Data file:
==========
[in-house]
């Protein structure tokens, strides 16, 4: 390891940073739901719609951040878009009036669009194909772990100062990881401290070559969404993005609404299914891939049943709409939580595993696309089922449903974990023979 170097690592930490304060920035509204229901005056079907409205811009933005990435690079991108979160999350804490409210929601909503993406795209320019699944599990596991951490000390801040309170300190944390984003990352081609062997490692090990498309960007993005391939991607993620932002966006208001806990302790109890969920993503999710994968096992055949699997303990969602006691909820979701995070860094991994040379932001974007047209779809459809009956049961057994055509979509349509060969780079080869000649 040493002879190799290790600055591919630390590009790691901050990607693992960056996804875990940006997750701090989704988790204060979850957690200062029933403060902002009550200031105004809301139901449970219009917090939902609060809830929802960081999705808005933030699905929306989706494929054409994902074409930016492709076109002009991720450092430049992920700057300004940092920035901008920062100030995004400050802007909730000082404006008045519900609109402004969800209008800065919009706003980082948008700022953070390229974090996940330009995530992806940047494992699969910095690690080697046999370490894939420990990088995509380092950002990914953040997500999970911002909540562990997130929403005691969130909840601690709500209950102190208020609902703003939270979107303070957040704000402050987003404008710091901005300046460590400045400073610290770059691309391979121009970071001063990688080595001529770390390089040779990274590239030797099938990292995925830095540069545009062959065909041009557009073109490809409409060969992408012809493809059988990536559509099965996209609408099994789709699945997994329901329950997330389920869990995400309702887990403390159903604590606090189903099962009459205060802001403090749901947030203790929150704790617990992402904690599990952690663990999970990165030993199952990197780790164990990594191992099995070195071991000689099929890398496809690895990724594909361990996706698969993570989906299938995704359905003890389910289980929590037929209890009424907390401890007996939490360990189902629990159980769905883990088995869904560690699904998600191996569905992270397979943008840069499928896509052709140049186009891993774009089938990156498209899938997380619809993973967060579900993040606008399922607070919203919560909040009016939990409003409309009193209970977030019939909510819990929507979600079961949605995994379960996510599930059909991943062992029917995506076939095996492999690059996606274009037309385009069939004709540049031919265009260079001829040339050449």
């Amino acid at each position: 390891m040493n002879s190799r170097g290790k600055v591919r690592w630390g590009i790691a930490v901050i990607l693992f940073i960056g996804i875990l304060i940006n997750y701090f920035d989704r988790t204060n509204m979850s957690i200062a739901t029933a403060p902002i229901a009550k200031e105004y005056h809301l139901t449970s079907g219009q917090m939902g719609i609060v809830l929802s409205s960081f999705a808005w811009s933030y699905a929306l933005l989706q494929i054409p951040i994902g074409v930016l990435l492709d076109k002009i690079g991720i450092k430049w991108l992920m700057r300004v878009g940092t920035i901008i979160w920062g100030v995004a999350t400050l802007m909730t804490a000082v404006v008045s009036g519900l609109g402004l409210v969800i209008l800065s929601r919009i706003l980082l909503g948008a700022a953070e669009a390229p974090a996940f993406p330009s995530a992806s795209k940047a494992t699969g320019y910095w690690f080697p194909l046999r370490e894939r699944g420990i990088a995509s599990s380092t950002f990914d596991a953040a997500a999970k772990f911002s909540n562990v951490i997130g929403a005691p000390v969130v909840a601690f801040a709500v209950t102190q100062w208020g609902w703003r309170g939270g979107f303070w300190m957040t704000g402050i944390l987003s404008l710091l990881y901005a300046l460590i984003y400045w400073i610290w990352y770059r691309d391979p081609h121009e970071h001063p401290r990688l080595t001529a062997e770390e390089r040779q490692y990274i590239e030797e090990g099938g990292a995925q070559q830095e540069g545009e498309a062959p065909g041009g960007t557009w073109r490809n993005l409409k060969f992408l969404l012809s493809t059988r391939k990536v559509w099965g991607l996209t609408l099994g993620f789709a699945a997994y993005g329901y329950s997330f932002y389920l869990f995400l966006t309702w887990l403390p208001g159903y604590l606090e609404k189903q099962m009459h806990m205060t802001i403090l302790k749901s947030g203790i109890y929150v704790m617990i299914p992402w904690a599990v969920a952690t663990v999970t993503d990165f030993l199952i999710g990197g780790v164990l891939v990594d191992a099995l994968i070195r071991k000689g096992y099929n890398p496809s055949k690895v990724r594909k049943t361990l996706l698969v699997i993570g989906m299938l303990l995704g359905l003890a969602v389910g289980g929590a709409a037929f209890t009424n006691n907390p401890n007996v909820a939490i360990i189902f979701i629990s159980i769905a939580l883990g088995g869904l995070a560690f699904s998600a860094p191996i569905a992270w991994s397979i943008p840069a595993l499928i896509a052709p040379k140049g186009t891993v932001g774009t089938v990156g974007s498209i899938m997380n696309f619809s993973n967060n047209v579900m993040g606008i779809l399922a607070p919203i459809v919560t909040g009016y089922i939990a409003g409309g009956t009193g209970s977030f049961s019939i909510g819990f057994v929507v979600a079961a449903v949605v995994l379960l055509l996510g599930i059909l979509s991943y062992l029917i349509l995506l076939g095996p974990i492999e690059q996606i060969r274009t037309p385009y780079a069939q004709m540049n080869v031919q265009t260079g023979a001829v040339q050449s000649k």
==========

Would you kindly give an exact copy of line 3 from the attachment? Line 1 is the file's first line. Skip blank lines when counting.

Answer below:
């Amino acid at each position: 390891m040493n002879s190799r170097g290790k600055v591919r690592w630390g590009i790691a930490v901050i990607l693992f940073i960056g996804i875990l304060i940006n997750y701090f920035d989704r988790t204060n509204m979850s957690i200062a739901t029933a403060p902002i229901a009550k200031e105004y005056h809301l139901t449970s079907g219009q917090m939902g719609i609060v809830l929802s409205s960081f999705a808005w811009s933030y699905a929306l933005l989706q494929i054409p951040i994902g074409v930016l990435l492709d076109k002009i690079g991720i450092k430049w991108l992920m700057r300004v878009g940092t920035i901008i979160w920062g100030v995004a999350t400050l802007m909730t804490a000082v404006v008045s009036g519900l609109g402004l409210v969800i209008l800065s929601r919009i706003l980082l909503g948008a700022a953070e669009a390229p974090a996940f993406p330009s995530a992806s795209k940047a494992t699969g320019y910095w690690f080697p194909l046999r370490e894939r699944g420990i990088a995509s599990s380092t950002f990914d596991a953040a997500a999970k772990f911002s909540n562990v951490i997130g929403a005691p000390v969130v909840a601690f801040a709500v209950t102190q100062w208020g609902w703003r309170g939270g979107f303070w300190m957040t704000g402050i944390l987003s404008l710091l990881y901005a300046l460590i984003y400045w400073i610290w990352y770059r691309d391979p081609h121009e970071h001063p401290r990688l080595t001529a062997e770390e390089r040779q490692y990274i590239e030797e090990g099938g990292a995925q070559q830095e540069g545009e498309a062959p065909g041009g960007t557009w073109r490809n993005l409409k060969f992408l969404l012809s493809t059988r391939k990536v559509w099965g991607l996209t609408l099994g993620f789709a699945a997994y993005g329901y329950s997330f932002y389920l869990f995400l966006t309702w887990l403390p208001g159903y604590l606090e609404k189903q099962m009459h806990m205060t802001i403090l302790k749901s947030g203790i109890y929150v704790m617990i299914p992402w904690a599990v969920a952690t663990v999970t993503d990165f030993l199952i999710g990197g780790v164990l891939v990594d191992a099995l994968i070195r071991k000689g096992y099929n890398p496809s055949k690895v990724r594909k049943t361990l996706l698969v699997i993570g989906m299938l303990l995704g359905l003890a969602v389910g289980g929590a709409a037929f209890t009424n006691n907390p401890n007996v909820a939490i360990i189902f979701i629990s159980i769905a939580l883990g088995g869904l995070a560690f699904s998600a860094p191996i569905a992270w991994s397979i943008p840069a595993l499928i896509a052709p040379k140049g186009t891993v932001g774009t089938v990156g974007s498209i899938m997380n696309f619809s993973n967060n047209v579900m993040g606008i779809l399922a607070p919203i459809v919560t909040g009016y089922i939990a409003g409309g009956t009193g209970s977030f049961s019939i909510g819990f057994v929507v979600a079961a449903v949605v995994l379960l055509l996510g599930i059909l979509s991943y062992l029917i349509l995506l076939g095996p974990i492999e690059q996606i060969r274009t037309p385009y780079a069939q004709m540049n080869v031919q265009t260079g023979a001829v040339q050449s000649k």